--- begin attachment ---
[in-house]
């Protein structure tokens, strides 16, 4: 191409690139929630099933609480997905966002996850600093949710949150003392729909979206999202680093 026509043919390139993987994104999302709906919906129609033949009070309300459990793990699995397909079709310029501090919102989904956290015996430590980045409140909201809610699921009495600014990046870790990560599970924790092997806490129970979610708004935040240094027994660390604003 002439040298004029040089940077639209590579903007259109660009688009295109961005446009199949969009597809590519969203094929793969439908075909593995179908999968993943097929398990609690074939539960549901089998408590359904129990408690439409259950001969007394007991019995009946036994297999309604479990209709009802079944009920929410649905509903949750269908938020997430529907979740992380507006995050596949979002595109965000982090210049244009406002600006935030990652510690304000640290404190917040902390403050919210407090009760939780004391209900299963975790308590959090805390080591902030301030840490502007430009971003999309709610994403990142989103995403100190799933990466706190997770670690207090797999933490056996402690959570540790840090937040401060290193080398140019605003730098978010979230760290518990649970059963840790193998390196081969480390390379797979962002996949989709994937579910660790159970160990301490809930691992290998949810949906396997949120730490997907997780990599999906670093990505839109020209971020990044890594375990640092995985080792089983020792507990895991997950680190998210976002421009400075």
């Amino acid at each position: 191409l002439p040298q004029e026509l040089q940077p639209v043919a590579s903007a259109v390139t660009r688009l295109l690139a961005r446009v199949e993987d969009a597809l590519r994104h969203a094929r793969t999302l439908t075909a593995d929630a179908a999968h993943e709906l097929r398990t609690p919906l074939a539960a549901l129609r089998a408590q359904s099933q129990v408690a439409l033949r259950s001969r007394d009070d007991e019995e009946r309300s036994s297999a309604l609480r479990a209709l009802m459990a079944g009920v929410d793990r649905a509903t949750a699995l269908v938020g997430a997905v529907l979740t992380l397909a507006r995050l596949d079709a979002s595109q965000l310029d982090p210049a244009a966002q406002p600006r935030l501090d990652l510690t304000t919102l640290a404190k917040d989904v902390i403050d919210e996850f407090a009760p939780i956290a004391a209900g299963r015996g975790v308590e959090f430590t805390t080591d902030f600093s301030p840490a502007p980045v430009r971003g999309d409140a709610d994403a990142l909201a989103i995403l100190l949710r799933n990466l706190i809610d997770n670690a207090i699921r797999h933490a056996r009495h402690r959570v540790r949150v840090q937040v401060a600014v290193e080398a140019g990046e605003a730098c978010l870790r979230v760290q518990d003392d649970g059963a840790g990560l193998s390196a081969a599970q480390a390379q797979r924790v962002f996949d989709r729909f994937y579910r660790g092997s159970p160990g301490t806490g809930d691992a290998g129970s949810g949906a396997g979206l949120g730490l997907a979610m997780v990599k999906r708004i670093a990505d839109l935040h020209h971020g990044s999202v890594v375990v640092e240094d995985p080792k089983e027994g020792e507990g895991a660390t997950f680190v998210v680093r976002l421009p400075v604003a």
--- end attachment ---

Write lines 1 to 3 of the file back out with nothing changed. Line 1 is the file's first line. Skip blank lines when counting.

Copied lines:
[in-house]
């Protein structure tokens, strides 16, 4: 191409690139929630099933609480997905966002996850600093949710949150003392729909979206999202680093 026509043919390139993987994104999302709906919906129609033949009070309300459990793990699995397909079709310029501090919102989904956290015996430590980045409140909201809610699921009495600014990046870790990560599970924790092997806490129970979610708004935040240094027994660390604003 002439040298004029040089940077639209590579903007259109660009688009295109961005446009199949969009597809590519969203094929793969439908075909593995179908999968993943097929398990609690074939539960549901089998408590359904129990408690439409259950001969007394007991019995009946036994297999309604479990209709009802079944009920929410649905509903949750269908938020997430529907979740992380507006995050596949979002595109965000982090210049244009406002600006935030990652510690304000640290404190917040902390403050919210407090009760939780004391209900299963975790308590959090805390080591902030301030840490502007430009971003999309709610994403990142989103995403100190799933990466706190997770670690207090797999933490056996402690959570540790840090937040401060290193080398140019605003730098978010979230760290518990649970059963840790193998390196081969480390390379797979962002996949989709994937579910660790159970160990301490809930691992290998949810949906396997949120730490997907997780990599999906670093990505839109020209971020990044890594375990640092995985080792089983020792507990895991997950680190998210976002421009400075």
């Amino acid at each position: 191409l002439p040298q004029e026509l040089q940077p639209v043919a590579s903007a259109v390139t660009r688009l295109l690139a961005r446009v199949e993987d969009a597809l590519r994104h969203a094929r793969t999302l439908t075909a593995d929630a179908a999968h993943e709906l097929r398990t609690p919906l074939a539960a549901l129609r089998a408590q359904s099933q129990v408690a439409l033949r259950s001969r007394d009070d007991e019995e009946r309300s036994s297999a309604l609480r479990a209709l009802m459990a079944g009920v929410d793990r649905a509903t949750a699995l269908v938020g997430a997905v529907l979740t992380l397909a507006r995050l596949d079709a979002s595109q965000l310029d982090p210049a244009a966002q406002p600006r935030l501090d990652l510690t304000t919102l640290a404190k917040d989904v902390i403050d919210e996850f407090a009760p939780i956290a004391a209900g299963r015996g975790v308590e959090f430590t805390t080591d902030f600093s301030p840490a502007p980045v430009r971003g999309d409140a709610d994403a990142l909201a989103i995403l100190l949710r799933n990466l706190i809610d997770n670690a207090i699921r797999h933490a056996r009495h402690r959570v540790r949150v840090q937040v401060a600014v290193e080398a140019g990046e605003a730098c978010l870790r979230v760290q518990d003392d649970g059963a840790g990560l193998s390196a081969a599970q480390a390379q797979r924790v962002f996949d989709r729909f994937y579910r660790g092997s159970p160990g301490t806490g809930d691992a290998g129970s949810g949906a396997g979206l949120g730490l997907a979610m997780v990599k999906r708004i670093a990505d839109l935040h020209h971020g990044s999202v890594v375990v640092e240094d995985p080792k089983e027994g020792e507990g895991a660390t997950f680190v998210v680093r976002l421009p400075v604003a």